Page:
• Your doctor may recommend using antifungal vaginal creams for a longer course, such as 10–14 days or for a few months. In some women, this may cause irritation or contact dermatitis.
  • In some women, using a vaginal antifungal cream or pessary before and after menstruation can prevent recurrent symptoms.
  • Your doctor may prescribe oral antifungals such as fluconazole for a few months. 
  • There is no evidence that the use of probiotics (such as Lactobacillus acidophilus or other probiotics) is beneficial in the treatment of vaginal thrush. There is also no evidence of harm with their use.

Read more about vaginal thrush medications. Even if you take medicines, it's important to use self-care measures to reduce your risk of recurring infections. 

Symptoms of vaginal thrush include:

  • itching or irritation around your vagina and vulva
  • burning or stinging when urinating (weeing)
  • vaginal discharge – this can be thick and white or thin and watery, without any smell
  • pain during sex.

Some people have no symptoms and thrush may be picked up when having a test for something else.

Because it’s so common and symptoms are well known, many women self-diagnose and self-treat thrush with over-the-counter products.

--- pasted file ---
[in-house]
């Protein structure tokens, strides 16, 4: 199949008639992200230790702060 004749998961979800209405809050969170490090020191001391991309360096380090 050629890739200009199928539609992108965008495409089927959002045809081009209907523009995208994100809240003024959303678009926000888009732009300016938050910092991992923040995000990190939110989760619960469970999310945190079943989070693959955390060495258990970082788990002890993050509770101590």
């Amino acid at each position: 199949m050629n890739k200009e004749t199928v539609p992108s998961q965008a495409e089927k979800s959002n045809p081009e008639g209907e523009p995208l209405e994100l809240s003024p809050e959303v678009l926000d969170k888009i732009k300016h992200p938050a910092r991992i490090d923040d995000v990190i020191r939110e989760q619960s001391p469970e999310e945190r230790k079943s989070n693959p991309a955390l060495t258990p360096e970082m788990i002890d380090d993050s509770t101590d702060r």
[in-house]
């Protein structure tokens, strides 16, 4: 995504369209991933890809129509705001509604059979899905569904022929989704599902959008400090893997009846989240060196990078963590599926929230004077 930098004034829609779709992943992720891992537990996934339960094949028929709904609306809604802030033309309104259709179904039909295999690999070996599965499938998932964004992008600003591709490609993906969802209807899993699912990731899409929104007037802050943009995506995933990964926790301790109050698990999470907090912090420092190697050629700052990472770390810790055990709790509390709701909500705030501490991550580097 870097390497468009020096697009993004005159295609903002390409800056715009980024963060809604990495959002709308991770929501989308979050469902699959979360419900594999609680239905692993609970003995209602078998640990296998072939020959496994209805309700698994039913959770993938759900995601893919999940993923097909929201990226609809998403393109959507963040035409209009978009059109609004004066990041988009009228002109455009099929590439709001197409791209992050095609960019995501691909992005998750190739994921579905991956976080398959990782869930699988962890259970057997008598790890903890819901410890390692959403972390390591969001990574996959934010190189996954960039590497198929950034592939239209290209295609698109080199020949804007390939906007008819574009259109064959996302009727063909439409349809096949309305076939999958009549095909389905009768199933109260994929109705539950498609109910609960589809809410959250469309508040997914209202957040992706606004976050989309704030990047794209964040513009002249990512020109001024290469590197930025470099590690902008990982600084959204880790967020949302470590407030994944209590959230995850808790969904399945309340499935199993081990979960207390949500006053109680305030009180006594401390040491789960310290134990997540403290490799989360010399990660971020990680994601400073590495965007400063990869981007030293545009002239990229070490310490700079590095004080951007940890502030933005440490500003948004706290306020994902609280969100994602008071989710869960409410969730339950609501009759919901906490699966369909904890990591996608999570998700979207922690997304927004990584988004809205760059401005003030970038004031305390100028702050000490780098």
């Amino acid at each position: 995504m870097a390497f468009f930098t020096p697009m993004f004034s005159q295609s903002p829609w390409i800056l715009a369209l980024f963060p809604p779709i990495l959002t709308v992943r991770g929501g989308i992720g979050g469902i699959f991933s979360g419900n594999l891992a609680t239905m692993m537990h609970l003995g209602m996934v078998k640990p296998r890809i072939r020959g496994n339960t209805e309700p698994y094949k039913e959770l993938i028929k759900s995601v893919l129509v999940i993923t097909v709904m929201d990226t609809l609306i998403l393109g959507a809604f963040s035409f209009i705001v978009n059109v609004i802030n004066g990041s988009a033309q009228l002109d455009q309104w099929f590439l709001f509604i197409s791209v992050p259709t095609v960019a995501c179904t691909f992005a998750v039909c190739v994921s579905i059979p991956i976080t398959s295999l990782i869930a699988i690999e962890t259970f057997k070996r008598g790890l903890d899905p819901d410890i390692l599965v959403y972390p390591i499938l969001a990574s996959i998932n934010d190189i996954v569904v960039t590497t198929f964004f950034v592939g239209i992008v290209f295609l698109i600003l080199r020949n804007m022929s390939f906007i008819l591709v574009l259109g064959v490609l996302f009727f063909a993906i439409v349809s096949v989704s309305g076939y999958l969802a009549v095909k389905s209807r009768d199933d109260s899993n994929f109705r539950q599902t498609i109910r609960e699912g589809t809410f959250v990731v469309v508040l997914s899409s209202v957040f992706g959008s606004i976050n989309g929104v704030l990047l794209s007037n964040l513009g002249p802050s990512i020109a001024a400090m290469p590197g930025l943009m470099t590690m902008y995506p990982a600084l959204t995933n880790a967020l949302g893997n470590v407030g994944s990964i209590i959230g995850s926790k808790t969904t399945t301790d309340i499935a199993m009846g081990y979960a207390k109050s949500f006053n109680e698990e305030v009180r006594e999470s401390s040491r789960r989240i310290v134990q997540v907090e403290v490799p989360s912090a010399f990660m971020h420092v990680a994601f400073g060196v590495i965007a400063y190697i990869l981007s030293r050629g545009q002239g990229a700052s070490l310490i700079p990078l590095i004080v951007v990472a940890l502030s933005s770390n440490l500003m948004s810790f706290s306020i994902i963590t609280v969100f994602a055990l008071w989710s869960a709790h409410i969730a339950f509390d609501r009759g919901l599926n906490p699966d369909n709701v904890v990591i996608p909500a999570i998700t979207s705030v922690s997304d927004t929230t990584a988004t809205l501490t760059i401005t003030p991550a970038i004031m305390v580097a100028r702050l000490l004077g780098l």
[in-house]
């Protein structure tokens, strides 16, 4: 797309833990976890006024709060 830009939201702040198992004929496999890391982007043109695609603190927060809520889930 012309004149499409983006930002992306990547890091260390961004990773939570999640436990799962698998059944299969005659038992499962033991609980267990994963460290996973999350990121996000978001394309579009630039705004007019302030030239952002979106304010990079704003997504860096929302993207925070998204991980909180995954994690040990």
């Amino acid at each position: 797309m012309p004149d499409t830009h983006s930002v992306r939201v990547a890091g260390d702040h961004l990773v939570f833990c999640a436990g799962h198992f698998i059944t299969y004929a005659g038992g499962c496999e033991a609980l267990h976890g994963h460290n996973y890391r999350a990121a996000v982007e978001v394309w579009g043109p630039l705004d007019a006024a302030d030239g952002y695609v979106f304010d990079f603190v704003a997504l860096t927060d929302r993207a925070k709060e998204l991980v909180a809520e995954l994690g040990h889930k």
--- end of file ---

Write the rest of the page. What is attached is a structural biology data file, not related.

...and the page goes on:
The signs and symptoms of vaginal thrush are a lot like symptoms of sexually transmitted infections (STIs) and bacterial vaginosis. These conditions can increase your risk of getting other STIs and can lead to problems getting pregnant. So if you are not completely sure if you have thrush, see your doctor.

If you've had vaginal thrush diagnosed in the past and you know the symptoms, you can buy antifungal treatment from a pharmacist.

Sometimes symptoms of vaginal thrush may be due to another condition. See your doctor if you have symptoms of vaginal thrush and you:

  • are having symptoms of thrush for the first time
  • are under 16 years or over 60 years old
  • are pregnant
  • have treated yourself with a thrush treatment from the pharmacy, but your symptoms have not gone away
  • have a history of, or are concerned about, sexually transmitted infections
  • have any of the following vaginal symptoms:
    • discoloured or strong smelling discharge
    • lower abdominal pain or vaginal bleeding that is not your period
    • ulcers or blisters next to your vagina
    • vaginal thrush symptoms that have not settled despite appropriate treatment
    • vaginal thrush symptoms more than four times in a year
    • vaginal thrush symptoms plus other symptoms such as fever, tiredness or nausea.

Antifungal medicine is the best treatment for vaginal thrush. It comes in the form of vaginal creams, pessaries (tablets you insert into your vagina) or capsules that are taken by mouth (fluconazole). The choice of treatment and the dose will depend on different factors such as:

  • whether your symptoms are mild or severe
  • how often you get vaginal thrush